MANATEE — Sarah Williams stood in a parking lot trying to make sense of a $271 traffic ticket last week.
“I knew I wasn’t speeding. I had my seat belt on,” said 21-year-old Sarah Williams with a hoarse voice and puffy eyes from crying.
Williams had just received a citation for passing a stopped school bus on a six-lane section of road on U.S. 41 on Friday afternoon.
She was one of 59 people who were cited last week as Manatee County Sheriff’s Office Traffic Unit deputies increased traffic enforcement at school bus stops to create awareness during National School Bus Safety Week. All of the bus stops were recorded on video to document violators.
On Friday, the bus was in the far right southbound lane and Williams was in a black car heading north in the far right lane.
“I was on the complete opposite side of the school bus. I didn’t know I had to stop,” she told Manatee County Sheriff’s Office Traffic Deputy Brent Smith.
Many of the deputies have been told by people they didn’t realize they are supposed to stop if traveling in the opposite direction.
Smith explained drivers do not have to stop for school buses at stops if there is a raised median, unpaved section of at least five feet or some other form of barrier, according to Florida law.
In the 5100 block of U.S. 41 there are no medians. And a Manatee County School bus regularly drops children off at Wayside Glen Mobile Home Park. None of those children normally cross U.S. 41 after immediately exiting the bus.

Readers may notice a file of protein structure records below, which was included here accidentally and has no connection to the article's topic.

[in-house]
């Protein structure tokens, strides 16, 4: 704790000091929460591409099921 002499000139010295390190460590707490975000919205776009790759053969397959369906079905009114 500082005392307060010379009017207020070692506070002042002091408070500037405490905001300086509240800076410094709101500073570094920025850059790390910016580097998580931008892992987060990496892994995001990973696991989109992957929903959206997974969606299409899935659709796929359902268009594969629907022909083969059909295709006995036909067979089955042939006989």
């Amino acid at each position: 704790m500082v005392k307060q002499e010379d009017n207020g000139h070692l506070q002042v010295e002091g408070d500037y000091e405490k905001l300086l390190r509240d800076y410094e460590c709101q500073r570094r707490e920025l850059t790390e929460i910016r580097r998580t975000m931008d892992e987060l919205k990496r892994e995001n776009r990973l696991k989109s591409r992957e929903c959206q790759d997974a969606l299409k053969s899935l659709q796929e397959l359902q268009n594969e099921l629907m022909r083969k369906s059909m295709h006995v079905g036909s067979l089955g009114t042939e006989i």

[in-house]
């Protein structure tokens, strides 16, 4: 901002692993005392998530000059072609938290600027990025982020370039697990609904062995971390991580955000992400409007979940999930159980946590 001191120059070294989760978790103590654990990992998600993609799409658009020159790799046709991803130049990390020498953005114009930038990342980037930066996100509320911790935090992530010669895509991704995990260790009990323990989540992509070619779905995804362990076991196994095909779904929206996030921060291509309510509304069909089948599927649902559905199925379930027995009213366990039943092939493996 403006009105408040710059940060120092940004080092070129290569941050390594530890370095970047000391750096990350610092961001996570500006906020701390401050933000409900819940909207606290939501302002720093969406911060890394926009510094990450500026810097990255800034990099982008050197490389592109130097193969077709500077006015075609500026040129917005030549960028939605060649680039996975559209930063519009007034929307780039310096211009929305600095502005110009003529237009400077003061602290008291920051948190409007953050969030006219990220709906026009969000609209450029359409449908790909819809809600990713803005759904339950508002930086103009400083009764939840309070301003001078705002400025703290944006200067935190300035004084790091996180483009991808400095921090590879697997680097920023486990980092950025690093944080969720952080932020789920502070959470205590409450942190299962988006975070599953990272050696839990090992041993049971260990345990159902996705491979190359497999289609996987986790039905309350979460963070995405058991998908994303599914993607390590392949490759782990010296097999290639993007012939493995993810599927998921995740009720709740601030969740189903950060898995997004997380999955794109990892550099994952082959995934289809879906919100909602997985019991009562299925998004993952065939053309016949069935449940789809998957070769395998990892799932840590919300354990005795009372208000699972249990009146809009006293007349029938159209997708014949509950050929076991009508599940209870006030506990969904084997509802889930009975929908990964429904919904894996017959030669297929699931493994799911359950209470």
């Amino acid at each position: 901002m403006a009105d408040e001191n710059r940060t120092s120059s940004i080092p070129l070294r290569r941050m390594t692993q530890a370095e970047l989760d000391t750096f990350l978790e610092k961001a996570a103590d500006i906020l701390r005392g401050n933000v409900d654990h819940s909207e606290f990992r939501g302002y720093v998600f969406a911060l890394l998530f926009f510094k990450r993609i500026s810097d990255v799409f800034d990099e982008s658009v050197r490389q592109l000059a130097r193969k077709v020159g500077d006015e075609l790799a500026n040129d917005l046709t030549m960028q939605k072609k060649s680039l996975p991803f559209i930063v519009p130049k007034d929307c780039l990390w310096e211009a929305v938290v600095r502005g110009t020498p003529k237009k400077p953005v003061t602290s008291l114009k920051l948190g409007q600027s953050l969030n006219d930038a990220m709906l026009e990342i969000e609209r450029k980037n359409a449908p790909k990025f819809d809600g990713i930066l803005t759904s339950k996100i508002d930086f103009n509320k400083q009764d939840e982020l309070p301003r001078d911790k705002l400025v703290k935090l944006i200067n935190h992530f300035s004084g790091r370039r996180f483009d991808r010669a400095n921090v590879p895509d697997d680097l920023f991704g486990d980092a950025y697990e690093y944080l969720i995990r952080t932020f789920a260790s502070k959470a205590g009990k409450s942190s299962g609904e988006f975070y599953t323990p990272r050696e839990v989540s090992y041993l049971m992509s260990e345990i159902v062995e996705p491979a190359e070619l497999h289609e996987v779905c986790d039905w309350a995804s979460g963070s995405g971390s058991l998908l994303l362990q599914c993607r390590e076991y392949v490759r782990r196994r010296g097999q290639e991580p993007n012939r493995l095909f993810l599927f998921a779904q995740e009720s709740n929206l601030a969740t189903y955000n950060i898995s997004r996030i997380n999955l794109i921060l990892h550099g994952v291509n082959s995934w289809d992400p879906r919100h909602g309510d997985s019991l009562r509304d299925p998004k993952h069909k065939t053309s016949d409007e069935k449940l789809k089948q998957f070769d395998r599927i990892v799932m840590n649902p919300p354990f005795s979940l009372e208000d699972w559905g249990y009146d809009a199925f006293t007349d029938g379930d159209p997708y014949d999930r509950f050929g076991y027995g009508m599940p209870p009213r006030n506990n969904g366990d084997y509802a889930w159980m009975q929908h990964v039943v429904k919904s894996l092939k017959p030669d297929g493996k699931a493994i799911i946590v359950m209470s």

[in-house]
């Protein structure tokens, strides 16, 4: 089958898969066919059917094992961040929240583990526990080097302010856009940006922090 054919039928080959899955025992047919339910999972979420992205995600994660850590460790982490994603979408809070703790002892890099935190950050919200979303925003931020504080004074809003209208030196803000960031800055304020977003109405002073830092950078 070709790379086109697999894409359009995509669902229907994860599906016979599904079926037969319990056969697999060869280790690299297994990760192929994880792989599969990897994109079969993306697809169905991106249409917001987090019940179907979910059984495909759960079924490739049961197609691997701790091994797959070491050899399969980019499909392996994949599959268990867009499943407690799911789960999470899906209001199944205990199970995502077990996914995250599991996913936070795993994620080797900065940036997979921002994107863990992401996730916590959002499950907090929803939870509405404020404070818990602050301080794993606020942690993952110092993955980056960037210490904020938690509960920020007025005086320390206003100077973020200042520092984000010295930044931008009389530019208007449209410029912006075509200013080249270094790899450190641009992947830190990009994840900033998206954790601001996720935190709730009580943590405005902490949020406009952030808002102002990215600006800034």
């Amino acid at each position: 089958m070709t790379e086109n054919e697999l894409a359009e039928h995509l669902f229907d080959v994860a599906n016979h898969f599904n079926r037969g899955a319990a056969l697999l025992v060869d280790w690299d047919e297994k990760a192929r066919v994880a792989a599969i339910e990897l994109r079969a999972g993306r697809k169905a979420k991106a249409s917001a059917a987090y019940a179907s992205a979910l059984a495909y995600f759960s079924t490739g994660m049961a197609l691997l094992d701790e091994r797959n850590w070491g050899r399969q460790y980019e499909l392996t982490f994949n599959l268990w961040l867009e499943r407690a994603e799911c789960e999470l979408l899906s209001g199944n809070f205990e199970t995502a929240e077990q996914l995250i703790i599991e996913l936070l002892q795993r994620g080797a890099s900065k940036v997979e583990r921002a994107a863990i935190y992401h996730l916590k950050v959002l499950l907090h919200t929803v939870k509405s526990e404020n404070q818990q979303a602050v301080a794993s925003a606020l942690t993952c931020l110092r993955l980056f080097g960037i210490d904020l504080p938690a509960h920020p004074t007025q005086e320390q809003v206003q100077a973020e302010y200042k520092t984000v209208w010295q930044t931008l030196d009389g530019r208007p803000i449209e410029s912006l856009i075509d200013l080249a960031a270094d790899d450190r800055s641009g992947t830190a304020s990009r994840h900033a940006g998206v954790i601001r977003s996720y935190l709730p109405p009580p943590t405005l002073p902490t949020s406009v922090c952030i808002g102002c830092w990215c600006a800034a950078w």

Williams questioned how she could monitor other drivers in the same direction of travel much less drivers in the opposite lanes.
“How am I supposed to be a defensive driver?” she asked.
Williams and other motorists pulled over told deputies they never saw the bus.
“It’s not that we’re out here trying to be mean, but we get complaints from bus drivers,” Smith replied. “You have to remember, you’re driving a 2-ton missile with gasoline. As a driver, it’s your responsibility for every thing you’re doing.”
On Friday afternoon where Williams was pulled over, about 10 others received citations.
From 2004 to 2007, there were a total of 20 children killed by a passing motorist at bus stops nationwide, according to a study conducted by the School Bus Safety Unit at the Kansas Department of Education.
The study showed a majority of fatalities occurred when children were going home from school.
The stings, which took place in different areas throughout the county, will hopefully raise awareness about the law, Smith said.
“If I have to irritate people to get the word out to make sure people stop for buses to protect kids, then so be it,” he said.
For some motorists like Williams, though, it’s a tough lesson to learn.
Williams, who said she is a single mother and student, said the ticket is a financial hardship.
“I’m going to lose my apartment,” she said with fresh tears welling up in her eyes.
“I can’t pay this in 30 days.”
Beth Burger, Herald criminal justice reporter, can be reached at 708-7919.